CO: We don’t make art to get rich. Not a lot of artists are driving Mercedes.

CS: But some of us are. And some are completely insane and nuts. And some are principled and gracious and generous and it’s all variable. And I can’t raise my prices nearly a penny, but I’m a stubborn kraut. I am way behind all the time, though, and now I’m old and I can’t do what I need to do.

CO: Do you really feel like you’re behind?

CS: Oh, I’m so far behind. I’m swamped now. I have to try to save the house and the archive and the legacy and the health and I get buried in all this stuff. It’s overwhelming. It’s very hard to anticipate your death when all your friends are dying already. I’m trying to be organized. The legacy of the house is taking all my energy and it’s a big puzzle. First of all, the house itself is like a sacred relic, it’s so rare and wonderful and a spirit place. It comes through the Lenape natives and this is how the house was sighted in 1750, and I inherited that spirit realm.

CO: It sounds like an amazing space for an artist retreat or residency. Money can make you crazy, though.

CS: Yes it does. But, I’d like to have it now to help me because I am staggering along here. My gallery is doing well but it’s not proportionate to my career and it’s not accurate. All my early work was sold off for low prices and it’s gone. My heritage is gone. So then there is film and writing and video and the library and hundreds of drawings and prints, which, for some reason, my galleries will not inventory. So I have had to hire archivists at great expense to do it. It’s basic stuff and it takes away from the fantasy.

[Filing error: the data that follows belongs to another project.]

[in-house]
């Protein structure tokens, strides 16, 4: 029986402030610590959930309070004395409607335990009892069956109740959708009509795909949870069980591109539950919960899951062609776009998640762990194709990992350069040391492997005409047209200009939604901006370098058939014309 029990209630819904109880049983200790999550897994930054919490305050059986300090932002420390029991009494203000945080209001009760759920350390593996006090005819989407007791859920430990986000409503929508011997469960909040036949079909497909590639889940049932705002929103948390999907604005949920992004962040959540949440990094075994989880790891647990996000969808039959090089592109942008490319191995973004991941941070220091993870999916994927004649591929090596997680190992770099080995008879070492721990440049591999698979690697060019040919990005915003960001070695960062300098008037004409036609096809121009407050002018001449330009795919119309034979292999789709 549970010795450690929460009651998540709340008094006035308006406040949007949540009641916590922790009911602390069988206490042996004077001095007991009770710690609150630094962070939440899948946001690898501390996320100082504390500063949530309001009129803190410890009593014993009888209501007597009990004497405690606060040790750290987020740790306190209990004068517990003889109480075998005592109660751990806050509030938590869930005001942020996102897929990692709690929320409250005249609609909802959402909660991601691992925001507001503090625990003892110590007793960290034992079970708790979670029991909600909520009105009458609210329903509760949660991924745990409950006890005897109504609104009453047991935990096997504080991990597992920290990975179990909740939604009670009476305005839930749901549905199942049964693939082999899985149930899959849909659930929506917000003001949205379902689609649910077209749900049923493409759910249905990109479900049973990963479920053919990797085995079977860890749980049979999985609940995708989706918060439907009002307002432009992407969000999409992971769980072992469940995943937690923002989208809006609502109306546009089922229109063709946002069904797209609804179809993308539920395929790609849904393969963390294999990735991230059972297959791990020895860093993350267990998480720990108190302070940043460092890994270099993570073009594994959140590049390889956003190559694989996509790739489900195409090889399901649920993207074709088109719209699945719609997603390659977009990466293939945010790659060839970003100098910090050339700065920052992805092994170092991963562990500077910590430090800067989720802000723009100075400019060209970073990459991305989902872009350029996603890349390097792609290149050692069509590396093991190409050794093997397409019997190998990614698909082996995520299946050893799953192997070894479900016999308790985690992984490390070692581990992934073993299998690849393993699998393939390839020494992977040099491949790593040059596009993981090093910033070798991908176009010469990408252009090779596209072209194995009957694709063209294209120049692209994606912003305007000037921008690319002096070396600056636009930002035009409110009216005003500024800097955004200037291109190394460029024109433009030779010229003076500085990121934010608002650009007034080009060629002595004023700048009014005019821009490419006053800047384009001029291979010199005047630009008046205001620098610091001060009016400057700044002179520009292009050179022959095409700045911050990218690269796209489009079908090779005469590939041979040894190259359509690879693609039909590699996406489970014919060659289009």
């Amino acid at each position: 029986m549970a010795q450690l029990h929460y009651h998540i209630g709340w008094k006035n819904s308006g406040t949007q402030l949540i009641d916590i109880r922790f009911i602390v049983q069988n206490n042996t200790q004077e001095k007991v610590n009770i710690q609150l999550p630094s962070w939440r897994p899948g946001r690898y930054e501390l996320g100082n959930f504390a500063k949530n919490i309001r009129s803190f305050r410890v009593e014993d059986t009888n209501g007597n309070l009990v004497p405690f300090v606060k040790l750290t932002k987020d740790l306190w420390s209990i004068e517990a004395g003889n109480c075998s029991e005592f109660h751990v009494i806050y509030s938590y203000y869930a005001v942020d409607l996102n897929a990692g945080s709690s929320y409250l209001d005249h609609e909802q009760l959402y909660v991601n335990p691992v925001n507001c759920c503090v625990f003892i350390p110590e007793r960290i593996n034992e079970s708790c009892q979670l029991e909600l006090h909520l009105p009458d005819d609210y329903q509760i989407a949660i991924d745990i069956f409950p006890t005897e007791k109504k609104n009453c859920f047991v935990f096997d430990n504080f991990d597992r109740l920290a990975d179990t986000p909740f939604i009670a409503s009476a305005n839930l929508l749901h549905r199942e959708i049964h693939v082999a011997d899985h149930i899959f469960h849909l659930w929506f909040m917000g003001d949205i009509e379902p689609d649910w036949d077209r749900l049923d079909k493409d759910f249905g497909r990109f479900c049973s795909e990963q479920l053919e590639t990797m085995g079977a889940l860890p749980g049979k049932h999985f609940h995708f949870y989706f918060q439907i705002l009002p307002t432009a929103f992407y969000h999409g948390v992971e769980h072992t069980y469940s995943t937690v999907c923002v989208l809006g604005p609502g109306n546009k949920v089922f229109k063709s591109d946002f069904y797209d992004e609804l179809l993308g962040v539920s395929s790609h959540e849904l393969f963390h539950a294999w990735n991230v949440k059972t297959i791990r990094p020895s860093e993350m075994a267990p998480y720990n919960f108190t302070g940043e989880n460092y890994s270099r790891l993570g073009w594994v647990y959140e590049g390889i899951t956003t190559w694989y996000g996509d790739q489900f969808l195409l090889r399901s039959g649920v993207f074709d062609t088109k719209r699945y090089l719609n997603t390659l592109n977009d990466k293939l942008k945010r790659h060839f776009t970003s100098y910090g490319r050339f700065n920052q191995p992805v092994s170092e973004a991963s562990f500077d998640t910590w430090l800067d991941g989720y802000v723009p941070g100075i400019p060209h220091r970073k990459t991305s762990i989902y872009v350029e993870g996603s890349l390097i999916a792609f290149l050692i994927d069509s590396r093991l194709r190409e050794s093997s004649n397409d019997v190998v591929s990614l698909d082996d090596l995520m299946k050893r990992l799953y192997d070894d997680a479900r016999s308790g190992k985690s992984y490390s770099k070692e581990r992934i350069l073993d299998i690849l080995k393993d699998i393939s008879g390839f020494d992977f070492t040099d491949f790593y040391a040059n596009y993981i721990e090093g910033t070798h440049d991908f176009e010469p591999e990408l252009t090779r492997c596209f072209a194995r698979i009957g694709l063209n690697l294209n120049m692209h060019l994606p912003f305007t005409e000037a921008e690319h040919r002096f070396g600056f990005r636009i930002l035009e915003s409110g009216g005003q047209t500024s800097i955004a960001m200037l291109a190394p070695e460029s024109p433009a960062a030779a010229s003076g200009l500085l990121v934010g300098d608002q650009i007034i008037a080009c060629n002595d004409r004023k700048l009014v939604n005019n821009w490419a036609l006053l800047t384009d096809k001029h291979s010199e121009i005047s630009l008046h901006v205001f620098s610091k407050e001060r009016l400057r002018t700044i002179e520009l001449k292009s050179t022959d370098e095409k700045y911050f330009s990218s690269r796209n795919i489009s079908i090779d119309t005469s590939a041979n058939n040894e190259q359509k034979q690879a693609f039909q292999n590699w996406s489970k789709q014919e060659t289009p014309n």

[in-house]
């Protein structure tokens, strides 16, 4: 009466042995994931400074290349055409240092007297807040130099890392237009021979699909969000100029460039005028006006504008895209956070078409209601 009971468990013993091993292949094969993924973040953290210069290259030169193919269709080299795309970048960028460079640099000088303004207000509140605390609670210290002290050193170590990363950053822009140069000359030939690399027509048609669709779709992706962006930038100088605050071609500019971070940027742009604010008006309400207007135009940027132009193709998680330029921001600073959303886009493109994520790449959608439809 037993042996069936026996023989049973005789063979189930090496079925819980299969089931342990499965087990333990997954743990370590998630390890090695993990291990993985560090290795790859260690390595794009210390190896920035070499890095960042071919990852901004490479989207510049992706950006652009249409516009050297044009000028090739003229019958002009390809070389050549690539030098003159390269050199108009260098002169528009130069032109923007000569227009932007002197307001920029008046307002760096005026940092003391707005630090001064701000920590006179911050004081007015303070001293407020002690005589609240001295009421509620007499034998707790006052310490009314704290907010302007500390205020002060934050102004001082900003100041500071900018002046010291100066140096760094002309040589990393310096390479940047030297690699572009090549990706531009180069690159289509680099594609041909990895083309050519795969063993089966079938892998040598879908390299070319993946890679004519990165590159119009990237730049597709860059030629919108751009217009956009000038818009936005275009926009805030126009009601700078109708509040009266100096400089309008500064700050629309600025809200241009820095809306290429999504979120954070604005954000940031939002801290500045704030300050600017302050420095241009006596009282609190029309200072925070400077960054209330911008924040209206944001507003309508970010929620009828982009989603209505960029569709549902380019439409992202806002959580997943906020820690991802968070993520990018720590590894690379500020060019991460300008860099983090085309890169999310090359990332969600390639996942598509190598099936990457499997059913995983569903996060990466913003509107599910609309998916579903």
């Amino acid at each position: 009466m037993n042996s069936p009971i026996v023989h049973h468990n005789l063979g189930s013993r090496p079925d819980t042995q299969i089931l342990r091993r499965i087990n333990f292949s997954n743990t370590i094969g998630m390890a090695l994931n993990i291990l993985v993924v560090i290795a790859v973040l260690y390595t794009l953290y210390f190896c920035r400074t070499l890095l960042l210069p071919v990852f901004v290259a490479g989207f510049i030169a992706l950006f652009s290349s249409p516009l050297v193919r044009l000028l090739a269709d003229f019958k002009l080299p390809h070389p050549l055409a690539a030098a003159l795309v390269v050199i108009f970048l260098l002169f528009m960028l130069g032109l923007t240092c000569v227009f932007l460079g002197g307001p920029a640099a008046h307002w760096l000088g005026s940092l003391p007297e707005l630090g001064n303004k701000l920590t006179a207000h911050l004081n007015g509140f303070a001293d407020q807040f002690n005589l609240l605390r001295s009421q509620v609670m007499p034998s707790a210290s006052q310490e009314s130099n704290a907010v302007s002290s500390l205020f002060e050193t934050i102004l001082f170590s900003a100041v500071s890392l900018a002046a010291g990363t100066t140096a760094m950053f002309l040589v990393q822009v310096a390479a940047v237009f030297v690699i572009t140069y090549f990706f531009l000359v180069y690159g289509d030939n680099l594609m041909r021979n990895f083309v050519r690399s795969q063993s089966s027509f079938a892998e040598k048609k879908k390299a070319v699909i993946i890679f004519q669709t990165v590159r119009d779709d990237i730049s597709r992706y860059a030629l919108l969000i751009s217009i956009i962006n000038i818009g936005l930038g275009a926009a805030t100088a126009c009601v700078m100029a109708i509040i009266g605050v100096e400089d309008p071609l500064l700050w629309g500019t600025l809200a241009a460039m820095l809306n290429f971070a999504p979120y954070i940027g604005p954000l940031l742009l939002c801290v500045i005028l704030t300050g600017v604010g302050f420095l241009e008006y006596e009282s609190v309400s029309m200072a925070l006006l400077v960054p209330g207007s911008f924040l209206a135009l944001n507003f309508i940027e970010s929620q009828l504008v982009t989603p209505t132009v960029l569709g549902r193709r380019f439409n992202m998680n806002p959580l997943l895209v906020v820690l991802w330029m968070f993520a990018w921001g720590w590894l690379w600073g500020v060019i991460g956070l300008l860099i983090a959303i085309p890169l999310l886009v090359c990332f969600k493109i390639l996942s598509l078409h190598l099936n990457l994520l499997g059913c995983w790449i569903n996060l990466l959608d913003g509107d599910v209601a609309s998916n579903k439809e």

CO: What about the golden lion? That had to be financially helpful.

CS: Not a penny.

CO: You didn’t get a cent for winning a Golden Lion lifetime achievement award?

CS: MEOWWWW!! [laughter]

CO: Shut up! What?!

CS: And in Venice they put me in a hotel room the size of my bathroom. And now I have this horrible mythology. People think I suddenly have all this money. My friends and every charitable organization, they are writing and asking me for money. And I don’t have any and I have to pay my medical bills, so go away!

CO: But here you are. And you’re still making the undergraduates cry. You’re inspiring them.

CS: That’s wonderful when that happens. The first time was when I showed “Fresh Blood,” I think at the University of Buffalo in New York State. Two women in the front row started weeping and I thought, yes! This is what the work is supposed to do.

Cara Ober is a Baltimore-based artist, curator, and writer. She is founding editor at BmoreArt, an online publication devoted to Baltimore's cultural landscape.